A raft of class actions is contributing to the hardening of the Directors’ & Officers’ (D&O) insurance market with premiums skyrocketing and insurers changing their offerings and exiting the space. 


D&O dilemma: Lawsuits causing havoc with insurance cover


Since class actions became part of Australia’s litigation landscape in 1992, lawsuits against companies, particularly securities class actions against ASX-listed companies, has increased more than 10-fold. Today, Australia holds the dubious honour of being one of the most attractive and profitable markets for litigation funders and is second only to the US as the jurisdiction where a company is most likely to face a significant class action lawsuit.


Requirements of the Corporations Act for continuous disclosure (a breach of which would open a director to a potential legal claim) has made class actions popular and led to a surge in the number of litigation funders operating in Australia. The Law Reform Commission estimates there are 25 litigation funders active in the market. In the past decade there has been a 325% increase in the number of class actions in the Federal Court, with the government estimating about 49% were funded by third-party litigation funders in the three years to September 2016 and around 78% in 2018.


This penchant for class actions, enabled by litigation funding, is having a detrimental impact on Australia’s D&O liability insurance market. In fact, Australia is viewed within the industry as the most difficult market in the world to underwrite D&O insurance.


The role of D&O insurance


Directors and officers of public, private and NFP companies – whether acting in a full-time, part-time, honorary or non-executive position – are responsible for their company’s governance around risks including employment practices, cyberattacks, natural disasters, environmental, social and governance (ESG) issues and climate change. Failure to perform their duties and carry out their obligations properly may lead to personal liability for the individual director or for the entire board of directors.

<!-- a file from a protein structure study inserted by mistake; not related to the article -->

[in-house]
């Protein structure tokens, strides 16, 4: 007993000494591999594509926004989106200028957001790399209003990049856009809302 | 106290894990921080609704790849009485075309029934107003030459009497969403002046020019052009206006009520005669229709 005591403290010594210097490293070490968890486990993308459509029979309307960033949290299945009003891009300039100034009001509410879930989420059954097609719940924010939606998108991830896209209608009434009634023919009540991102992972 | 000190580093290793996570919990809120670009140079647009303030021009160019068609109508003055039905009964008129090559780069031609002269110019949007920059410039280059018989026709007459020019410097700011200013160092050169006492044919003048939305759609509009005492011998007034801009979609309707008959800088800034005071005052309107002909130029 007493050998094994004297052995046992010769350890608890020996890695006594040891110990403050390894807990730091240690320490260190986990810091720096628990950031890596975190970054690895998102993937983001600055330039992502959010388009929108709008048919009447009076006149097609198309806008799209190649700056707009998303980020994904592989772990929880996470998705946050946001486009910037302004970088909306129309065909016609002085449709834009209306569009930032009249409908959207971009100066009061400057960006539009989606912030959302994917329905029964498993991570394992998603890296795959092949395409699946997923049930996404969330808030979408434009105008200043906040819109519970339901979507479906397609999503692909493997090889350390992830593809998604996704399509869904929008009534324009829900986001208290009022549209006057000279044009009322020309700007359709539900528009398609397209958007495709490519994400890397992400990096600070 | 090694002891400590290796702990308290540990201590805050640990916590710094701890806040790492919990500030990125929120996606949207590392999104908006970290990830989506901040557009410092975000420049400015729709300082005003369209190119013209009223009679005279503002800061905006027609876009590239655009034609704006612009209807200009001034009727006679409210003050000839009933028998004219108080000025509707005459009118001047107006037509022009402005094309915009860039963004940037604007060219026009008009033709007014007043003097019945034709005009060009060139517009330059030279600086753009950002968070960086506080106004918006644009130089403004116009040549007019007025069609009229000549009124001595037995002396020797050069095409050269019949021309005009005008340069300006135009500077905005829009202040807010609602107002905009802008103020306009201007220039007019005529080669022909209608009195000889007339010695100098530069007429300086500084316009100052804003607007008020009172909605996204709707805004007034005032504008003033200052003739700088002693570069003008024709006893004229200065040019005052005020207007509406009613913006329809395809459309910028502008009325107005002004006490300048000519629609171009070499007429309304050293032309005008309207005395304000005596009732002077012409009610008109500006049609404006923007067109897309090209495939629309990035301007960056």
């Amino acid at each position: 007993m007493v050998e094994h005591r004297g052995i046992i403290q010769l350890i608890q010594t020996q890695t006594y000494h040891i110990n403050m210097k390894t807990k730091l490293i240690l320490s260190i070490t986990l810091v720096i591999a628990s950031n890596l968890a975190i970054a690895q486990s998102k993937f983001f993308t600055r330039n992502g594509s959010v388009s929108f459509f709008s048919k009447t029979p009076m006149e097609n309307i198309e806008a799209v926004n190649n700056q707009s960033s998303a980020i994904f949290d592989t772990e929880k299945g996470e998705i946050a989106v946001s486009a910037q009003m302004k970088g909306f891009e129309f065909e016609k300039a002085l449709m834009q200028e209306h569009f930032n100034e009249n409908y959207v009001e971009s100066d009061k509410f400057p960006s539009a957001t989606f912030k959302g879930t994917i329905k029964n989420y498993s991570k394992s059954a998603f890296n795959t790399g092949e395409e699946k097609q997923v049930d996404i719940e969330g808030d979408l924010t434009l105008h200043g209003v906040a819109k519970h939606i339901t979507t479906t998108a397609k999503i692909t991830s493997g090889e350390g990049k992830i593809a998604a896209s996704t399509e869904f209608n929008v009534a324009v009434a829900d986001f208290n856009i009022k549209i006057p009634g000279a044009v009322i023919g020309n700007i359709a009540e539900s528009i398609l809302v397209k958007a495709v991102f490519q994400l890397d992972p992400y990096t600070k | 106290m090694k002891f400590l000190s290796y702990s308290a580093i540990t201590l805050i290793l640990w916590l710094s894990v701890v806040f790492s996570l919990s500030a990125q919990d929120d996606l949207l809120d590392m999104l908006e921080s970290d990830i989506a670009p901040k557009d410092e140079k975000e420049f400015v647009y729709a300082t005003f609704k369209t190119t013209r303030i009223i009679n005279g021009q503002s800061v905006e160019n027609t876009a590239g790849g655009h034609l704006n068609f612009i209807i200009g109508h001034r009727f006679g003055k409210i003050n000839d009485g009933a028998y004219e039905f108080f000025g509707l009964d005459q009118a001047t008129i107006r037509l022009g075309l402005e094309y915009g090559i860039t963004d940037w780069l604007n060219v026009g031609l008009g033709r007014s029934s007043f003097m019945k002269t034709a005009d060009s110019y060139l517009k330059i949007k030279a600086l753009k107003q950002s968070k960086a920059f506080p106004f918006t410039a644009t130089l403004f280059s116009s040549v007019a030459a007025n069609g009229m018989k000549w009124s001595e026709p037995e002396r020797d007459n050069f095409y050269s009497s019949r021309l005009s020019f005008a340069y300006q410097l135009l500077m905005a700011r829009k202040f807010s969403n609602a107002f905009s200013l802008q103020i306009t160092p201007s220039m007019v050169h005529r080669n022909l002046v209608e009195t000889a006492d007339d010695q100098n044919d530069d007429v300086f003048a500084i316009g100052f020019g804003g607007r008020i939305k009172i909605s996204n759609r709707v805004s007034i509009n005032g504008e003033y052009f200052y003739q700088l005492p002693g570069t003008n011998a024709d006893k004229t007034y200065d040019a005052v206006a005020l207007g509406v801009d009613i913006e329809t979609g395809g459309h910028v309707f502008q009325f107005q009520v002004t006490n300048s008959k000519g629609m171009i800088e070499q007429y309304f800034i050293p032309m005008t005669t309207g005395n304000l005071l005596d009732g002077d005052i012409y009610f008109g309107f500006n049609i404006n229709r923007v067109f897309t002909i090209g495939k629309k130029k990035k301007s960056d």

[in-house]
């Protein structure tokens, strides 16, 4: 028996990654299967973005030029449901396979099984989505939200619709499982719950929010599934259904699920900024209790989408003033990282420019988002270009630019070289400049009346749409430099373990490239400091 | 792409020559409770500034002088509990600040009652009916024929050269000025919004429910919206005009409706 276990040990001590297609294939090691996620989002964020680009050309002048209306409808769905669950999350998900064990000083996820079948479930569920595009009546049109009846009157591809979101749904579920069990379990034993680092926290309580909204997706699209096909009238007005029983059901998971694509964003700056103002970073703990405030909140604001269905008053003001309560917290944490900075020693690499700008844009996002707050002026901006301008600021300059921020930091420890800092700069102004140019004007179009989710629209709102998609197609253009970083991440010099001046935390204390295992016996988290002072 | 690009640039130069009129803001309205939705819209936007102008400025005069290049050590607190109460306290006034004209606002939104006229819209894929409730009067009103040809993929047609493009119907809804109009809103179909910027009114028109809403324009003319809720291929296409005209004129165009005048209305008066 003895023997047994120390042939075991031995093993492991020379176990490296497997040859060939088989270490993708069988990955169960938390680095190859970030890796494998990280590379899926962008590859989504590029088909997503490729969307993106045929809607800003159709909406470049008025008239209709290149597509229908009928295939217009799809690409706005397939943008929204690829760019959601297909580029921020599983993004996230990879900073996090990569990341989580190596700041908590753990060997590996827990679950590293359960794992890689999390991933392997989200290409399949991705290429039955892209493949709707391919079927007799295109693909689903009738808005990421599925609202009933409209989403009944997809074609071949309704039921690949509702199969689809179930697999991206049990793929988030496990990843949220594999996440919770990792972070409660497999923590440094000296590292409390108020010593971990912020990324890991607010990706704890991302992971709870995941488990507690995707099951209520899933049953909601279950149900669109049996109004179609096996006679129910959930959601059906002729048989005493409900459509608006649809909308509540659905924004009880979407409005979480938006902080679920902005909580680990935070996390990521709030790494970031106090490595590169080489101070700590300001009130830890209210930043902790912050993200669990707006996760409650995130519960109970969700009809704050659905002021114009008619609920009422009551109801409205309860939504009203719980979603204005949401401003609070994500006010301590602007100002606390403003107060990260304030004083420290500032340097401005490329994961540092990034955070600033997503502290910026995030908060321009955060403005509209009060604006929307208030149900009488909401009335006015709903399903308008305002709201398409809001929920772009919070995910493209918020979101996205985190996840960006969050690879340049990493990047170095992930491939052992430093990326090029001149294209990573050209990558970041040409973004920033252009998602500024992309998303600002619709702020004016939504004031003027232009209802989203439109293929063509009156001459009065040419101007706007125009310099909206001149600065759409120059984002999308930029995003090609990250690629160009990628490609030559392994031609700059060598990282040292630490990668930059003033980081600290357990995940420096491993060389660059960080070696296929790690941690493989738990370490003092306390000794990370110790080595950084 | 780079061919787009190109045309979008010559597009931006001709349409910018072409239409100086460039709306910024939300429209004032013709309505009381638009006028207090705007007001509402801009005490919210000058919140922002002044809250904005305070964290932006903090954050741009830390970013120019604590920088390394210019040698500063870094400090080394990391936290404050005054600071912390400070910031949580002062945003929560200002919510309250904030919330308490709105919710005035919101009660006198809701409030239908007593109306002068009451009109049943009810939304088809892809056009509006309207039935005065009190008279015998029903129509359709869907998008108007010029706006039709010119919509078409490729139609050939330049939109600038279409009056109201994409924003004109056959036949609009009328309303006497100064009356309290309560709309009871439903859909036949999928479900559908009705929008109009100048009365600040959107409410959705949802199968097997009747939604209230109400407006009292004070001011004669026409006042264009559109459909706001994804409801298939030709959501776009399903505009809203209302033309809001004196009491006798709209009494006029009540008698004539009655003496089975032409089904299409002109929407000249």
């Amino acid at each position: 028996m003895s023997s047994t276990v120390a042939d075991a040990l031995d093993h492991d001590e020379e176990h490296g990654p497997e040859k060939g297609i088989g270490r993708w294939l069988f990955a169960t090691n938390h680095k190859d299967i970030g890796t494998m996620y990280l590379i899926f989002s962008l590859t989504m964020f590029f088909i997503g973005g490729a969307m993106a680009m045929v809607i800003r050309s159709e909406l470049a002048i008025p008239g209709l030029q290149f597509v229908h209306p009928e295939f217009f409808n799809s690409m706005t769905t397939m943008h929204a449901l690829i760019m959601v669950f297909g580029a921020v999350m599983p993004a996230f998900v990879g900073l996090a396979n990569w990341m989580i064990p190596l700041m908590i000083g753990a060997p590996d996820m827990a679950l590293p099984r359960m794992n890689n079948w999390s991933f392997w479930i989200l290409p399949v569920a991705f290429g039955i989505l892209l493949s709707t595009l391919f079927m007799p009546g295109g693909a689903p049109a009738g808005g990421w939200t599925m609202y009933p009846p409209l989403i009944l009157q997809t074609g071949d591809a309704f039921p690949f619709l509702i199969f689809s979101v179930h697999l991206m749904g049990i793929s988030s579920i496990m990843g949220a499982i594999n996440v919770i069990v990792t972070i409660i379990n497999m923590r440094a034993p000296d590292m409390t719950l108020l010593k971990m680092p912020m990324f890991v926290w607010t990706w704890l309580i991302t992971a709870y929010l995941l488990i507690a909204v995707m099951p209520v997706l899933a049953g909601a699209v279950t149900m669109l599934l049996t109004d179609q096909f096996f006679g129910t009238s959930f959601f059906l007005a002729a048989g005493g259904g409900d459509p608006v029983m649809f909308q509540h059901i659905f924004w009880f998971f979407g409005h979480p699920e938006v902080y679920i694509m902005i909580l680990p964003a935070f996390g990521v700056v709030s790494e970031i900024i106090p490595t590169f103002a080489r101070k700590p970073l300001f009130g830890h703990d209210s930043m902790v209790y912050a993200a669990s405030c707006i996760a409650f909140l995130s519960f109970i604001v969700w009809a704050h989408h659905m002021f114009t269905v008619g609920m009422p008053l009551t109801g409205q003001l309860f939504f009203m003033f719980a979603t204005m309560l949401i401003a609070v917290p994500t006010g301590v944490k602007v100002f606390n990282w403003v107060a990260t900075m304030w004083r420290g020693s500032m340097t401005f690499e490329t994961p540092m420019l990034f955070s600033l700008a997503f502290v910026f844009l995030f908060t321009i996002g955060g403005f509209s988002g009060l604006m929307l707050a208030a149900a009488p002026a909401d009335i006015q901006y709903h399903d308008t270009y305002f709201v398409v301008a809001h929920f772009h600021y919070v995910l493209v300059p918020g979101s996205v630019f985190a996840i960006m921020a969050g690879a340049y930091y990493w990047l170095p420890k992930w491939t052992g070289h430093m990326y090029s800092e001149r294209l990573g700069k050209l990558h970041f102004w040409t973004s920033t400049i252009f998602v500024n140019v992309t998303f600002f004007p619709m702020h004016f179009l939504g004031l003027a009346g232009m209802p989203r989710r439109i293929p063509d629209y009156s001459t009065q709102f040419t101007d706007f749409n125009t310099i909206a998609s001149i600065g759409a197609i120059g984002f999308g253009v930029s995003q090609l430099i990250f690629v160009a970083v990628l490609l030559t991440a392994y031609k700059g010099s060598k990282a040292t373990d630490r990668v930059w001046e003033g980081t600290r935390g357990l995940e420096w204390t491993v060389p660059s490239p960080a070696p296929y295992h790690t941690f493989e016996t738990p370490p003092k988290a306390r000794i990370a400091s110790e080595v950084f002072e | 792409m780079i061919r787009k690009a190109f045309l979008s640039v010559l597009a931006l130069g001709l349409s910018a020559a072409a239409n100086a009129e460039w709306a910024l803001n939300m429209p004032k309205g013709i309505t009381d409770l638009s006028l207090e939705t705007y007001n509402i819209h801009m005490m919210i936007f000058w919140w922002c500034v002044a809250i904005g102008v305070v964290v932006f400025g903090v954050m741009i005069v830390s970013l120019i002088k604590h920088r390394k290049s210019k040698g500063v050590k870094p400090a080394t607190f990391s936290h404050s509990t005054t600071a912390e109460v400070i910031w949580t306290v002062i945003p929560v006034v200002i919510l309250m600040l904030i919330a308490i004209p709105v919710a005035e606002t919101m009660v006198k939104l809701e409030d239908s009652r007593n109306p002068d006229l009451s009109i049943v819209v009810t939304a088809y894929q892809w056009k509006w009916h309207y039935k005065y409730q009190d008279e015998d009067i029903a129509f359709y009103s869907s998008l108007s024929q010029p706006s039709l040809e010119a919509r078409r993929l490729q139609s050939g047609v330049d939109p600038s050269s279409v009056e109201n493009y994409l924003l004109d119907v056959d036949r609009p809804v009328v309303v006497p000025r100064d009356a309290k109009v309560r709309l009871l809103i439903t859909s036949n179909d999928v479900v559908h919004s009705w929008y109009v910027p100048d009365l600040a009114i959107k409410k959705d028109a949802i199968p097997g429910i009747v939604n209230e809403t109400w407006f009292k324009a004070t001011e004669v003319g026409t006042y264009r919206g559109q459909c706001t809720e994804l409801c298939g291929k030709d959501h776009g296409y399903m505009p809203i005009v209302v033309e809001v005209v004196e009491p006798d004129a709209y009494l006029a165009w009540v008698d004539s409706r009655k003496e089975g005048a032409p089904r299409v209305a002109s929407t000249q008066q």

Directors need to make informed decisions on behalf of their companies without the fear of being held personally liable for any adverse outcomes. This is where D&O insurance comes in, by transferring a director’s personal liability risk to the insurer (subject to the policy’s terms and conditions).


D&O liability insurance protects against damages following a wrongful act committed by the directors or officers of a company (e.g. unfair competition, misappropriation of trade secrets, fraud/breach of fiduciary duty, insolvent trading). The cover can comprise three parts:

  • ‘Side A’ insurance, which protects past and present directors and executives;
  • ‘Side B’ insurance, which protects the company for their liability to indemnify their directors; and
  • ‘Side C’ cover, which protects the company for claims made against it and its directors and officers.


The impact of class actions


In recent years, more companies have had to turn to D&O cover as they face litigation.